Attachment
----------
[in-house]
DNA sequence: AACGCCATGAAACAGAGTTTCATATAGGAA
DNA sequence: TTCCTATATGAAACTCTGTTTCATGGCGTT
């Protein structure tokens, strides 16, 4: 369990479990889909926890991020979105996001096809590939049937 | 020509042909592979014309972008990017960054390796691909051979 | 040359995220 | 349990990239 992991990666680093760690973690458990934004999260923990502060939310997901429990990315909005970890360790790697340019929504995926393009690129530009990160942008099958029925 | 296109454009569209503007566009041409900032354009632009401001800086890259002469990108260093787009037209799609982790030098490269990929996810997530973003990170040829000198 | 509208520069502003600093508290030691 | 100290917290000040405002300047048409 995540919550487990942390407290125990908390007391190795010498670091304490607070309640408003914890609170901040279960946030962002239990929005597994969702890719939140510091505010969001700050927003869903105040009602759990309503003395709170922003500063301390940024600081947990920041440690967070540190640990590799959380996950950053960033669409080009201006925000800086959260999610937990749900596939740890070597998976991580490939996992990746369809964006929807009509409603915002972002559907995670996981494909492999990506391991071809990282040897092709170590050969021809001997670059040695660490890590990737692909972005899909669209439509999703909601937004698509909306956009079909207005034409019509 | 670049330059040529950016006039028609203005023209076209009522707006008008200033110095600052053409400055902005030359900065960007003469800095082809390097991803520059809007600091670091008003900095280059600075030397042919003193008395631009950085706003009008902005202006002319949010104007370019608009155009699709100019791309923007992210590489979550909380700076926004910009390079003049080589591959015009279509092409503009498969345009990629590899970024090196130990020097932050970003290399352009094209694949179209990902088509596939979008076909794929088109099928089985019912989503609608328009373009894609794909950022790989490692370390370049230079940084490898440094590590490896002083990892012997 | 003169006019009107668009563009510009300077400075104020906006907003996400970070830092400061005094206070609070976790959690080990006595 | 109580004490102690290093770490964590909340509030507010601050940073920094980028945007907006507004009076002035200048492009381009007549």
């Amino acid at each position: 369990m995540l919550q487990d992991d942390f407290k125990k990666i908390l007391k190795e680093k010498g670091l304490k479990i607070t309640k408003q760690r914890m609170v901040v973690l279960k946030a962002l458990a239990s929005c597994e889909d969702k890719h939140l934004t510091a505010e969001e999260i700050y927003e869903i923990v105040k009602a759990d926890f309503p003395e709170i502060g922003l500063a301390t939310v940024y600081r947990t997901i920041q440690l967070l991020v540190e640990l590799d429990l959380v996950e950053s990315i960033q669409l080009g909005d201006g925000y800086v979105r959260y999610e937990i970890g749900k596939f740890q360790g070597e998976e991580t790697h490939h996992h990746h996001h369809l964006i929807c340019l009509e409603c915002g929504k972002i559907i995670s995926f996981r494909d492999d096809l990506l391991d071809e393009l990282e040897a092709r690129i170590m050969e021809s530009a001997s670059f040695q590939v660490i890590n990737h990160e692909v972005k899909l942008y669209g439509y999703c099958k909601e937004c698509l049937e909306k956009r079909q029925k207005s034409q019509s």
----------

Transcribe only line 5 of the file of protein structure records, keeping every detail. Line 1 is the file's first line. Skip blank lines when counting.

């Amino acid at each position: 369990m995540l919550q487990d992991d942390f407290k125990k990666i908390l007391k190795e680093k010498g670091l304490k479990i607070t309640k408003q760690r914890m609170v901040v973690l279960k946030a962002l458990a239990s929005c597994e889909d969702k890719h939140l934004t510091a505010e969001e999260i700050y927003e869903i923990v105040k009602a759990d926890f309503p003395e709170i502060g922003l500063a301390t939310v940024y600081r947990t997901i920041q440690l967070l991020v540190e640990l590799d429990l959380v996950e950053s990315i960033q669409l080009g909005d201006g925000y800086v979105r959260y999610e937990i970890g749900k596939f740890q360790g070597e998976e991580t790697h490939h996992h990746h996001h369809l964006i929807c340019l009509e409603c915002g929504k972002i559907i995670s995926f996981r494909d492999d096809l990506l391991d071809e393009l990282e040897a092709r690129i170590m050969e021809s530009a001997s670059f040695q590939v660490i890590n990737h990160e692909v972005k899909l942008y669209g439509y999703c099958k909601e937004c698509l049937e909306k956009r079909q029925k207005s034409q019509s």